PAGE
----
I must have walked on 27th Street between Broadway and 6th Avenue a million times. But somehow never noticed Master Cutting Table. Maybe the shutters were always down when I went by. Maybe I was too distracted by the neon of the weird old Senton Hotel. In any case, recently, deep in the depths of a rather bad mood, I came upon the miracle that is Master Cutting Table.
It was the decapitated Charlie McCarthy doll heads that caught my eye. And the mannequin in the vest and Spartan helmet. I got closer and looked in through the plate-glass window.
It was like looking into one of those panoramic Easter eggs as a kid. A whole world opened up. And, seeing what I saw, my mood instantly lifted.
American flags. Antique clocks. JFK and RFK posters. A bigger than life-size bathing beauty cardboard cut-out. Pressed-tin ceiling above and wooden floorboards below. A long path leading to the back of the shop through dozens and dozens of old garment industry machines:
Gold Stampers, Wire Stitchers, Rossley Button Machines, Defiance Foot Presses, Schaefer Cementers, Clicker Blocks, Rubber Pads.
Had I tumbled back through time? How could something so pure, so untouched still be permitted in the homogenized, stultified Manhattan of today? What delightful madness was this?
The lights were on, but the door was locked.
"This is our flag, be proud of it!" reads a sign on the door, below a "Back In" notice that doesn't indicate how many minutes will pass before they'll be back in. I waited around a bit, not wanting to stop looking. Eventually, I had to go, but vowed to return.
When I went back a few weeks later, it was the same scene: lights on and no one in sight.
I pushed the door. It opened with the tinkling of a bell.
I walked inside, unsure that I should be there, and tried to commit as much as I could to memory. The place smelled of age, of sweetly rotting paper, like a library. I breathed it in.
A silver-haired man emerged from a back door and came directly towards me, dressed all in black, his spine stiffly upright, his shoes shuffling.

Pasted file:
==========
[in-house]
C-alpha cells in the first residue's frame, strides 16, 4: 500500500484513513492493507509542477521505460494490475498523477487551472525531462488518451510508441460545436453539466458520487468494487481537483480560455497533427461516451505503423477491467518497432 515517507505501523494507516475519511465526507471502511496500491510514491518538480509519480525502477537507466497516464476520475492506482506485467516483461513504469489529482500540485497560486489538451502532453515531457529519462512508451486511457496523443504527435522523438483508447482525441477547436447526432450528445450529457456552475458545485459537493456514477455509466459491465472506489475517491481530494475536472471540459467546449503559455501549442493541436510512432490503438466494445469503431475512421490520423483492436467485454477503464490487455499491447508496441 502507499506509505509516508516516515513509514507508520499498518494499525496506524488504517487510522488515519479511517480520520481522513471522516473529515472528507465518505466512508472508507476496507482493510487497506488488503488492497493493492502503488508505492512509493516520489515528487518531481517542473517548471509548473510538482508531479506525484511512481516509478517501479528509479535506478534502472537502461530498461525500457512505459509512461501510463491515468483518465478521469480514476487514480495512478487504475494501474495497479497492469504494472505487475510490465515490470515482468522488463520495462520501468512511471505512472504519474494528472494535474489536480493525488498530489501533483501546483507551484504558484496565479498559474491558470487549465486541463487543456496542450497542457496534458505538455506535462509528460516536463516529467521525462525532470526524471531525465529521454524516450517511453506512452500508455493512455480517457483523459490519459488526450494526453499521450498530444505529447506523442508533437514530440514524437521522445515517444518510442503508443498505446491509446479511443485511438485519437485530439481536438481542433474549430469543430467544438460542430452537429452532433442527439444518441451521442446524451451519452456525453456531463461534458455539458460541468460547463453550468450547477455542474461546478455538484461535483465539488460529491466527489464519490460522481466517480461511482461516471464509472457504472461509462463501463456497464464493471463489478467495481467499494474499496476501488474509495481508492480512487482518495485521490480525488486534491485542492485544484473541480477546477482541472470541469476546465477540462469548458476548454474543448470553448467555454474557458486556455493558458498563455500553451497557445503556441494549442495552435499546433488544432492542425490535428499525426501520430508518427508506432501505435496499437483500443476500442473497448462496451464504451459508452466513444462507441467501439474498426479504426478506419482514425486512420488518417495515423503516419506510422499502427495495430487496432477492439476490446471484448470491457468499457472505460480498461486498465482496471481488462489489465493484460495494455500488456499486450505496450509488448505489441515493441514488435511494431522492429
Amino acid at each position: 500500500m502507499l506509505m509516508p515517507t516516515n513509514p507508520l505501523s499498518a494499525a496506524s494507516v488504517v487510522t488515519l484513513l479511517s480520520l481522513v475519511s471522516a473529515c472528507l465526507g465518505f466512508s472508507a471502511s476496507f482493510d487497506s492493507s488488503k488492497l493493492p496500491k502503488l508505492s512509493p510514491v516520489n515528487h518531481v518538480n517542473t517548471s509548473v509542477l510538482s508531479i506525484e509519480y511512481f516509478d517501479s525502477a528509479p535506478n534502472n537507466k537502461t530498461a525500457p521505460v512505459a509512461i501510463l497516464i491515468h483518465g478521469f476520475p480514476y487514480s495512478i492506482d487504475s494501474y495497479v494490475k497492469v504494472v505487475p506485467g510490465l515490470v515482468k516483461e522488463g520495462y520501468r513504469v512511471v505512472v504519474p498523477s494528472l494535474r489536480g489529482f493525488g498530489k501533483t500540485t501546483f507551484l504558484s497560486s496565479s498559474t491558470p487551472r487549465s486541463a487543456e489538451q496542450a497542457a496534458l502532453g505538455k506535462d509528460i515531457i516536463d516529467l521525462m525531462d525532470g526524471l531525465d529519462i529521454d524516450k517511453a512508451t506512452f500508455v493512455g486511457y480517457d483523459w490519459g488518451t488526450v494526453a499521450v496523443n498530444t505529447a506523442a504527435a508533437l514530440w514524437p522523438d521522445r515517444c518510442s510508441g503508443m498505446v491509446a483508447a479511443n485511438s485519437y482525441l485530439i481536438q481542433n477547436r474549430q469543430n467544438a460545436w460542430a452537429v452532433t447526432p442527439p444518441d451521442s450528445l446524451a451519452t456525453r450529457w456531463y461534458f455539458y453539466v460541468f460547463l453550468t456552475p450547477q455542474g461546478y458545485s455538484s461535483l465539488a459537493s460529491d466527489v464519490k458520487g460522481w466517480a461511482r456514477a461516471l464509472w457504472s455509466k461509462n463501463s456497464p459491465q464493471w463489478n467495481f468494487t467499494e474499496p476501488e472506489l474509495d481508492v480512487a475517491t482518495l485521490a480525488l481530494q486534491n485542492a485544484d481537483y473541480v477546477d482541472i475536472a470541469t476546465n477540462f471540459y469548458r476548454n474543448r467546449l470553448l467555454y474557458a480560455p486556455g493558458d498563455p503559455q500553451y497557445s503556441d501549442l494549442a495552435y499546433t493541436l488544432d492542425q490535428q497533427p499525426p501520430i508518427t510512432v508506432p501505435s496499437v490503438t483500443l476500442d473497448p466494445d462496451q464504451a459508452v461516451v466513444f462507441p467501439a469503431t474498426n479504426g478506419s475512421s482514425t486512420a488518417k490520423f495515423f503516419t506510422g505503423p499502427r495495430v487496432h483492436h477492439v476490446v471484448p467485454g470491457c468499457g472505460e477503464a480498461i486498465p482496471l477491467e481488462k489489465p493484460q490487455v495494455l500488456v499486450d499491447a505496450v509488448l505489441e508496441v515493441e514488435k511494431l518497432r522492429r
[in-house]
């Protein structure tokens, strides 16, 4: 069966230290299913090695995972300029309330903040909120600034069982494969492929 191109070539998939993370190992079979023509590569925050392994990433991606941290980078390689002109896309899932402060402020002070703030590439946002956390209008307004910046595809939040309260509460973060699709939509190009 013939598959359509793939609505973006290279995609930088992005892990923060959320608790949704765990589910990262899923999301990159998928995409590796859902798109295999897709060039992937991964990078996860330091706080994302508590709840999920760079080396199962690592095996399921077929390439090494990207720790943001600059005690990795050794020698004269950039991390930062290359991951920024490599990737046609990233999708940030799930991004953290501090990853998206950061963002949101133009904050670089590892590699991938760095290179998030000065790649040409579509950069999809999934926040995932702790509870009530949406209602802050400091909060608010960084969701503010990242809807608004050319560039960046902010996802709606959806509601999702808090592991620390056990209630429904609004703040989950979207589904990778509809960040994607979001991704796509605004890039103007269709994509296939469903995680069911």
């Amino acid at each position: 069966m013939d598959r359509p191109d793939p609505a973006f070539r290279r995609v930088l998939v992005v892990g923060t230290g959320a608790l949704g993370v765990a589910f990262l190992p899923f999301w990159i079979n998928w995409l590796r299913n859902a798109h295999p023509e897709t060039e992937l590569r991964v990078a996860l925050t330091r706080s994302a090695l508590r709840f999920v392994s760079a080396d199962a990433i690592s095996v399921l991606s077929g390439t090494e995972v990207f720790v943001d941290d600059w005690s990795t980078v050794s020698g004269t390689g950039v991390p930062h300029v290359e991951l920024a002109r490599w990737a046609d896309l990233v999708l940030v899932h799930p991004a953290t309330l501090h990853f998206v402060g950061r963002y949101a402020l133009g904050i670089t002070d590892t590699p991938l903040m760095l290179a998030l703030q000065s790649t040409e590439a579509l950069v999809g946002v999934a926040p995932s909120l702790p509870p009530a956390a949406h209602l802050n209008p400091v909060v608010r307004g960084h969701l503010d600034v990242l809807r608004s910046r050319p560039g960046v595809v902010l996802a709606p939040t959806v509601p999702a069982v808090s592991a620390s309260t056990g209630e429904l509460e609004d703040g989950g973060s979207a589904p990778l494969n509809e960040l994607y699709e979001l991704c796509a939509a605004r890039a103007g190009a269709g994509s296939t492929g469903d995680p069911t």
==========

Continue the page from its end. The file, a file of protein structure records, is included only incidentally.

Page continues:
"The door was open?" he said, indicating that it was not meant to be. "What can I do for you?"
"I'm admiring your shop," I said.
"Why? It's a dirty stinkin' hole!"
"You shoulda seen it 60 years ago. It was a machine shop."
He ushered me to the door, adding, "Now we don't do nothin'."
"Nothin'! When you're old, you'll understand. When you're married, you'll understand. In the morning, you kiss the wife goodbye and say, 'Seeya later, Sweetie, I'm off to work!'"
"So you don't do anything here? You don't sell anything, fix anything? You just do nothing?"
"Come back when you're 60 and I'll tell you all about it!"
He closed to the door behind me, locked it, and shuffled back down the long path to the back room where he does nothing all day. A man who just wants to be left alone in his dirty, stinkin', beautiful museum of a machine shop.
The site 14to42 says Master Cutting Table has been here since the early 1960s. It is run by a man named Arnold. A writer at Manhattan Sideways ventured in to the place one time. She reported:
"Asked what he does here, Arnold replied: 'nothing.' Asked why he comes in, then: 'I don’t want to stay at home. I love my wife of over sixty years, but sometimes you just have to get away.' Having invested in property in New York when it was not as astronomically expensive, Arnold now owns this building and has the luxury of using it as a 'day home.' He is holding out against selling to developers bent on transforming the space. 'I’ll let my kids make that mistake,' he says. 'You can walk with a straight backbone knowing you own property in New York. It’s a marvelous feeling.'"